Suppose you taught religious education to children. Personally, I wouldn’t because the subject is ill-defined.
I’d happily (if hypothetically) teach Christianity or Bible studies, but how on earth does one teach religion in general? No such thing exists. There are only separate, distinct religions, each with its own view of God, man or, as the case may be, God-man.
Comparative religious studies is a proper academic subject, but surely only for universities. Children should first be taught the religion that formed our civilisation.
Then perhaps the tail end of the curriculum, say 10 per cent, could be devoted to creeds that are as central to other civilisations as they are marginal to ours. I’d even go so far as to explain that our religion isn’t just different from others but better, but I do realise that such supremacism may well be a criminal offence in today’s climate.
That objection aside, imagine teaching RE to 11-year-olds. Sooner or later the subject of good and evil is bound to come up, and every teacher knows how useful visual aids can be.
What would be yours? No, don’t tell me. Both the mythology and history of Christianity provide enough illustrations to last Methuselah his lifetime, and I’m sure you’d easily find an appropriate polarity there.
However, I’d venture a guess that your two examples, whatever they are, wouldn’t be the same as those an RE teacher at Stoke-on-Trent offered his little pupils.
He showed them an animation, and so far so good. His charges were brought up on cartoons, and they could more easily grasp notions presented in that format.
Yet venturing another guess, I doubt the cartoons they watched at home were full of four-letter words – and I don’t mean ‘love’ ‘good’ or ‘evil’. This one was, though, to be fair, the teacher forewarned the tots in the style of film classifications: “strong language from the onset”.
The video then quickly went into Taoism, whose fine points any 11-year-old presumably must grasp to have any hope of cultural survival in Stoke. Hence there followed a juxtaposition of yin and yang as two complementary forces, although perhaps illustrating such an interaction by the person of Christ would have been more apposite.
In that Asian context, the children were asked to imagine the best and worst things in the world. Having given them a few seconds to ponder, the video then proposed its own, correct, version.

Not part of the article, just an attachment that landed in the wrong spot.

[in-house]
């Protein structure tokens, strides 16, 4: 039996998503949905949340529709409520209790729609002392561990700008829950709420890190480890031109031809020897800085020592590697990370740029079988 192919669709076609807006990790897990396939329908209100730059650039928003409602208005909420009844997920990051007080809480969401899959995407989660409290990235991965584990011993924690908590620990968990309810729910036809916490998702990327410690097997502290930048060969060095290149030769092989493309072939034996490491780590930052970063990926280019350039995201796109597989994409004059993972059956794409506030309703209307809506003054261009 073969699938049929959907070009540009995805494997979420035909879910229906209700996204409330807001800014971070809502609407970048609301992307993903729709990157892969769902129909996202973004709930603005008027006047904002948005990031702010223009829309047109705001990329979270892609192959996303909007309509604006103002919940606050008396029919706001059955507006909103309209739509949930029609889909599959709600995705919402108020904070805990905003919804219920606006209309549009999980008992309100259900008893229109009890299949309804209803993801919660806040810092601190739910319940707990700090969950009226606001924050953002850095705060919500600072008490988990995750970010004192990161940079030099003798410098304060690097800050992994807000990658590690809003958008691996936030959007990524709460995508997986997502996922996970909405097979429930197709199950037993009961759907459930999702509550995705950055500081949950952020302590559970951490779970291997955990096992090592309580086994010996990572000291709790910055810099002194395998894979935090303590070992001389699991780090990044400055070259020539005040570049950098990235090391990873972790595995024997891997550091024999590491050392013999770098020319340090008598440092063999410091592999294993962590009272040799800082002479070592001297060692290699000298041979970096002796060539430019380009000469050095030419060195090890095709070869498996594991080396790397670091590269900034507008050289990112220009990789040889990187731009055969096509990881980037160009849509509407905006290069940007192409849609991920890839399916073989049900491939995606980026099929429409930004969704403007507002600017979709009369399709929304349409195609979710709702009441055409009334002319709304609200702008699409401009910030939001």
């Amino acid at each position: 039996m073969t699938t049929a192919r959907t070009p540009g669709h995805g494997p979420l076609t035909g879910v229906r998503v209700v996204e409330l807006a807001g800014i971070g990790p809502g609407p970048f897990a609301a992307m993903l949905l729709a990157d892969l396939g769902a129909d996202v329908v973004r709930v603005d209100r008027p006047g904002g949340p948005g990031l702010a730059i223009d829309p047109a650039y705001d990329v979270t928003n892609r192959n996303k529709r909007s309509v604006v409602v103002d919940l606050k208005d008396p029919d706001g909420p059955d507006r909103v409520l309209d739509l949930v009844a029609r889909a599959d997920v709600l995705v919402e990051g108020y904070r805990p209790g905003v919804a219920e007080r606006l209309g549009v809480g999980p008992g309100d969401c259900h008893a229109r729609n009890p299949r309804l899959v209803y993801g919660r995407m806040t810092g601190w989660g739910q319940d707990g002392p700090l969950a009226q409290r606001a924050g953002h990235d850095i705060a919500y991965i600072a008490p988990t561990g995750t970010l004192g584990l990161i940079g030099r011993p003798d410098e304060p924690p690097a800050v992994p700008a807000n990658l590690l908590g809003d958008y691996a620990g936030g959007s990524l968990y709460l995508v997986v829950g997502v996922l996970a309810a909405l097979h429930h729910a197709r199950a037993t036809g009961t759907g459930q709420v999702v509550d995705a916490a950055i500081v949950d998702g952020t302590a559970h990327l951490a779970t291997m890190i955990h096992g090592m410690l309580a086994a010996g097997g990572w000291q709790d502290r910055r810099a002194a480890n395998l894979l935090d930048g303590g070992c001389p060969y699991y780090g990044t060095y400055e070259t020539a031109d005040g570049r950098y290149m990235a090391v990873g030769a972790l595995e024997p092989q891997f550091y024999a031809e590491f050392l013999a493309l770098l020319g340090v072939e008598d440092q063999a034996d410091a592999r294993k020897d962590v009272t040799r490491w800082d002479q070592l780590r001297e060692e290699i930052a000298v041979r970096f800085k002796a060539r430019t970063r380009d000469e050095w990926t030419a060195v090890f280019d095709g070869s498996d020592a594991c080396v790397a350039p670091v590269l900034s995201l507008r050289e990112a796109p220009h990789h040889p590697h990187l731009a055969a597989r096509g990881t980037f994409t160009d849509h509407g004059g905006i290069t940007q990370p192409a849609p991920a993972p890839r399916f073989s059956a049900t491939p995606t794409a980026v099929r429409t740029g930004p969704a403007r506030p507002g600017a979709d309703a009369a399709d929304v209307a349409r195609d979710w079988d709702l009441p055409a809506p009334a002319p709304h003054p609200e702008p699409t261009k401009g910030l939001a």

Cheese toast was given as the embodiment of absolute good, while absolute evil was illustrated with a picture of a dildo studded with razor blades.
In fact, about half of the four-minute video included images of sex toys, most of them less evil than the razor-studded one. Those sequences were interspersed with frames showing Jesus Christ reading Playboy (the picture above).
Every teacher knows that the best way of introducing new concepts is to build on the foundation of knowledge the audience possesses already. In this case, the working assumption must have been that those 11-year-olds were familiar with sex aids, in theory or perhaps even in practice. They could also be expected to be intimately familiar with Playboy and other similar publications.
Yet even supposing that today’s tots are as precocious as that, I’d suggest that perhaps such knowledge shouldn’t be encouraged, certainly not in RE classes. Anyway, judging by the reaction of the pupils and their parents, that visual material caught both groups unawares, causing quite some shock.
Protests ensued, the locum teacher responsible was reprimanded, and the school apologised for the offence caused. However, reports of the incident show that the protests were half-hearted, and the apology perfunctory.
One heard no demands that the teacher involved be imprisoned, and the school itself shut down for moral and intellectual fumigation. No one extrapolated beyond Stoke to cry civilisational havoc and let slip the dogs of war. The overall tone was that of regret, rather than rage.
We no longer have any dogs of war to let slip. We have, and put up with, other dogs, those to which the West is going. A civilisation in which that incident could be possible, or even imagined, may or may not deserve to survive. But it’s a dead certainty that it won’t.
P.S. A TV commentator described a tennis player at the Australian Open as ‘stylistic’, meaning stylish. Oh if only our schools taught English, rather than condom and dildo studies.
P.P.S. Speaking of Australia, say what you will about the draconian, liberty-defying measures imposed by the country’s government, but please don’t say they don’t work. Compared to Britain, Australia has suffered one-twentieth the number of Covid deaths per million.